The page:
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Example Question #224 : Content Areas
GDP is a measure of the total economic output of a given country. The most common GDP calculation, known as the expenditure definition, defines GDP (Y) as the sum total of all consumer expenditures (C) plus investment (I) plus government spending (G) plus net exports (X-M). This defintion is often written as the equation:
Which of the components of GDP accounts for the majority of economic output in a given country?
They are all equal.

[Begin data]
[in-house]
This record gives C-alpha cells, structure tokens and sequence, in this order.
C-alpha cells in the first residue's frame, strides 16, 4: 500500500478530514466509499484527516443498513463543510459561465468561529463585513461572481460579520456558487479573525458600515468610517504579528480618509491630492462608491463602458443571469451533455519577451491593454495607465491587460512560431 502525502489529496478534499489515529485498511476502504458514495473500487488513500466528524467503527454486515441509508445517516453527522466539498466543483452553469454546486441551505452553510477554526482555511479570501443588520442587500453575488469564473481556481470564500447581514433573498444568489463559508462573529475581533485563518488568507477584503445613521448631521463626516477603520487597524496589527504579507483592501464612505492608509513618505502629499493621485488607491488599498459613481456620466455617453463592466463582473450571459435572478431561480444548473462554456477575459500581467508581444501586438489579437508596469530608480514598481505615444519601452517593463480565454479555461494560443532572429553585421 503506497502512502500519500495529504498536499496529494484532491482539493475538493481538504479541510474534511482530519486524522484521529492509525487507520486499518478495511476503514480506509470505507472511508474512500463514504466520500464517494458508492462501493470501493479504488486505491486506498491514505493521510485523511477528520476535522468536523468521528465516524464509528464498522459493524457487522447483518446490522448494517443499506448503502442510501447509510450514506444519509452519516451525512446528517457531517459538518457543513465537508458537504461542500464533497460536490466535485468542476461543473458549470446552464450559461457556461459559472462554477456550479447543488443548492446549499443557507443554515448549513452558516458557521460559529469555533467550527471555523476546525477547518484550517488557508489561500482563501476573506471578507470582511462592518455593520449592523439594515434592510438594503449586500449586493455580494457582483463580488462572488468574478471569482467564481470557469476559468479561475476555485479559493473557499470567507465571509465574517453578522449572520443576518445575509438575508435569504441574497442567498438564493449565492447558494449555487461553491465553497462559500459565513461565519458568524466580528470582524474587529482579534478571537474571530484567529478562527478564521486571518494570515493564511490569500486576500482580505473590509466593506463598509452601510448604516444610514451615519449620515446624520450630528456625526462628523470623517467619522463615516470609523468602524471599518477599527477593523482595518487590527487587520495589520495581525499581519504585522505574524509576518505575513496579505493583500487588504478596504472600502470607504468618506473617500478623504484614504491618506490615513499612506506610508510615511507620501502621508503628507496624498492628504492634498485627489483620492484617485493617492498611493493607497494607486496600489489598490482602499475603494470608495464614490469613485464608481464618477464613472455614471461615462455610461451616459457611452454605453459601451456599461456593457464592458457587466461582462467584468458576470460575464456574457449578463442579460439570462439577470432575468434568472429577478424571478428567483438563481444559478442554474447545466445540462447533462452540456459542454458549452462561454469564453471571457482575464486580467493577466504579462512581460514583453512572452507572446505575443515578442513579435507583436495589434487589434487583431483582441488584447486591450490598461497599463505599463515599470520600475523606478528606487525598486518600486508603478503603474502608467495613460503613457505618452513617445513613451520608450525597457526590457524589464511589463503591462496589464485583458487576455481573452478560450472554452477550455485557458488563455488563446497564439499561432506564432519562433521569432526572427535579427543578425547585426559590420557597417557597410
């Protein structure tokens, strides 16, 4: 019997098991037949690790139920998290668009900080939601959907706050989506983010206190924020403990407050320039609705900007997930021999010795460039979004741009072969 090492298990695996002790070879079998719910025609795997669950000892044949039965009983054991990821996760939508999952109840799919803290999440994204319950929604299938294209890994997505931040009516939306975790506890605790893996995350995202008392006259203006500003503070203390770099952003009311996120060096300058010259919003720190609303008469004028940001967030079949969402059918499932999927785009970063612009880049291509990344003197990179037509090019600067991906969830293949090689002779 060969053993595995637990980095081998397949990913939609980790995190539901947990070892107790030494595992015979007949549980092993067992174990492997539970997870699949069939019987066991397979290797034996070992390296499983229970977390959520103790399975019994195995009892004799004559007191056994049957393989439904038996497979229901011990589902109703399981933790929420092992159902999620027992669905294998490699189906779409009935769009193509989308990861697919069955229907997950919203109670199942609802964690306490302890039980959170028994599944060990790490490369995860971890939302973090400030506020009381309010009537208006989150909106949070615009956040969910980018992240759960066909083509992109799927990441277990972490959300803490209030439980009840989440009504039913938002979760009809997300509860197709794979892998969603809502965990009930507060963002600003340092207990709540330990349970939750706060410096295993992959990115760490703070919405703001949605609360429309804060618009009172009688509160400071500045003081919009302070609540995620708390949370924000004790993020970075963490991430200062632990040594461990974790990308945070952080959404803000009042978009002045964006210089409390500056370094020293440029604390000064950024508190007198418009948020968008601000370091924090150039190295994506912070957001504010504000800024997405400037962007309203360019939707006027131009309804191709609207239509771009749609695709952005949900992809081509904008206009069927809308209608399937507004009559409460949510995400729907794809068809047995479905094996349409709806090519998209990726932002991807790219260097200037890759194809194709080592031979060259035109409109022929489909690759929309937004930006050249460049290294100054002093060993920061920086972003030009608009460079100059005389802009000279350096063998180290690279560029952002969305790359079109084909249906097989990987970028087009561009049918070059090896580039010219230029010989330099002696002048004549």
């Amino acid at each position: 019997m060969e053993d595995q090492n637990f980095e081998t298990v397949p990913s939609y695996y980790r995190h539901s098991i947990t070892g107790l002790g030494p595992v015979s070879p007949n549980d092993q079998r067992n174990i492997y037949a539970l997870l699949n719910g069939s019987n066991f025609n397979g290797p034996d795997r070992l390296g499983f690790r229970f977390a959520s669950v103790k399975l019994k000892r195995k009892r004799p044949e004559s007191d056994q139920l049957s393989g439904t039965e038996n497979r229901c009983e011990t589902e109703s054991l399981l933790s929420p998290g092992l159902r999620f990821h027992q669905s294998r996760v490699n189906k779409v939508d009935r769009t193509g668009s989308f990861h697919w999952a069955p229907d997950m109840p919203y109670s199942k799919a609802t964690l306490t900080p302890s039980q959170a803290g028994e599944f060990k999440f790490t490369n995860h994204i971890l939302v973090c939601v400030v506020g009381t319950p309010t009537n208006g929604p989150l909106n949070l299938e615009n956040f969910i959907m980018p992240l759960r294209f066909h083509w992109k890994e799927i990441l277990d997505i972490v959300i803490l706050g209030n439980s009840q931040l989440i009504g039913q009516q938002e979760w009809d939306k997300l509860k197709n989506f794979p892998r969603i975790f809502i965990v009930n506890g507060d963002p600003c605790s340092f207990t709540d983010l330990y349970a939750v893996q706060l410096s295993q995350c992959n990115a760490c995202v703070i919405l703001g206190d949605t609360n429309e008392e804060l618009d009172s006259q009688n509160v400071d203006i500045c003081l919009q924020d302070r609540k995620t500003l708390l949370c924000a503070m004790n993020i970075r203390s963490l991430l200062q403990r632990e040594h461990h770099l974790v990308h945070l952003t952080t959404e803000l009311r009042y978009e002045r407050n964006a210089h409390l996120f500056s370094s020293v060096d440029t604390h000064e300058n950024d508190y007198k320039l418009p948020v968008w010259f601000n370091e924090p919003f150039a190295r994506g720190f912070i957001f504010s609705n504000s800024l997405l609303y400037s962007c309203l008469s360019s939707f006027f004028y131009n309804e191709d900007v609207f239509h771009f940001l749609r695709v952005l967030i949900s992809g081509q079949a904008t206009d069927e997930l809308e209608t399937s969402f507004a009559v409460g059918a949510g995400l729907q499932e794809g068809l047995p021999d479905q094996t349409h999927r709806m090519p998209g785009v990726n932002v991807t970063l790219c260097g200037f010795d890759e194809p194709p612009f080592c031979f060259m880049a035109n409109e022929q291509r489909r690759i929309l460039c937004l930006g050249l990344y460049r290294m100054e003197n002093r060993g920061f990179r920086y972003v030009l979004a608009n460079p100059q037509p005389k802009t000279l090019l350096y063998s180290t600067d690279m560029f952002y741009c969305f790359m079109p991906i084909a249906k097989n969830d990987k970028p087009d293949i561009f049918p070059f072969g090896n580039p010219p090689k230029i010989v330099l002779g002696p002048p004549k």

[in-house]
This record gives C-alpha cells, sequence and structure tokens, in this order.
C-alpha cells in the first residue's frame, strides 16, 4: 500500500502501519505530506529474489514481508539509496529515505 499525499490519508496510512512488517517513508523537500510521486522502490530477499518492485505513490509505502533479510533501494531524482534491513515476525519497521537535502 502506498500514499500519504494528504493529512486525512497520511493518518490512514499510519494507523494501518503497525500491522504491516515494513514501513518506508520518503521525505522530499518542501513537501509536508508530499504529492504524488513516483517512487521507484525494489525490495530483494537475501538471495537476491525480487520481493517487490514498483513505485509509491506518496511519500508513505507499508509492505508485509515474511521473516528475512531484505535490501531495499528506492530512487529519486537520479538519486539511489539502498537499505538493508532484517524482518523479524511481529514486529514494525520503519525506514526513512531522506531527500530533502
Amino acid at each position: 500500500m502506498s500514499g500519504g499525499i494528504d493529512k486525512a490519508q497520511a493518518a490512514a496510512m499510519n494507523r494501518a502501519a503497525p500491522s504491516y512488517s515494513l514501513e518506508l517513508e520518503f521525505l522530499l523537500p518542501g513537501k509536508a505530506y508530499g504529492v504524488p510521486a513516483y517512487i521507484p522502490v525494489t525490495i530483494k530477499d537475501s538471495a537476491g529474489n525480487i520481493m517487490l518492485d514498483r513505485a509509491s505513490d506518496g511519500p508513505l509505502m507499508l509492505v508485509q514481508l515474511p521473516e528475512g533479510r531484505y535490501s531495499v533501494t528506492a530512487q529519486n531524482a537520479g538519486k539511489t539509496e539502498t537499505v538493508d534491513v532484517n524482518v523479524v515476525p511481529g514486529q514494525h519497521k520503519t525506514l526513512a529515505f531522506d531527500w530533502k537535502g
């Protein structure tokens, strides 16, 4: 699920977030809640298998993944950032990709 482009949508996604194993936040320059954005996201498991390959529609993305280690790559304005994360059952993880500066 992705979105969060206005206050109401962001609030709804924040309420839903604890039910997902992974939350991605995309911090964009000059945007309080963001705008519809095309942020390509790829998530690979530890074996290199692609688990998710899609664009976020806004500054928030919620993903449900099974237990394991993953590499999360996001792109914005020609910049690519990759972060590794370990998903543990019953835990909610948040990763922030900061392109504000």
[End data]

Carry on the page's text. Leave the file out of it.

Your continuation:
Consumer expenditure, or simply consumption, measures the economic output that is devoted to satisfying the wants and needs of individual consumers within an economy. Investment measures the amount of output that is directed toward business or other producers in order to grow the productive capacity of the economy. Government spending measures the amount of output that is directed toward government provision of goods and services, such as roads or police protection. Net exports measure the amount of output that is traded with other countries, and since a country can run either a trade deficit or surplus, this component can be positive or negative. In most modern market or mixed economies, people are relatively free work and consume as they choose. As a result, a majority of economic output in most countries is devoted toward consumer expenditures. Some countries have especially large government sectors, where government spending comes close to matching the consumer sector of the economy. In the United States, consumer expenditure accounts for nearly 2/3 of economic output.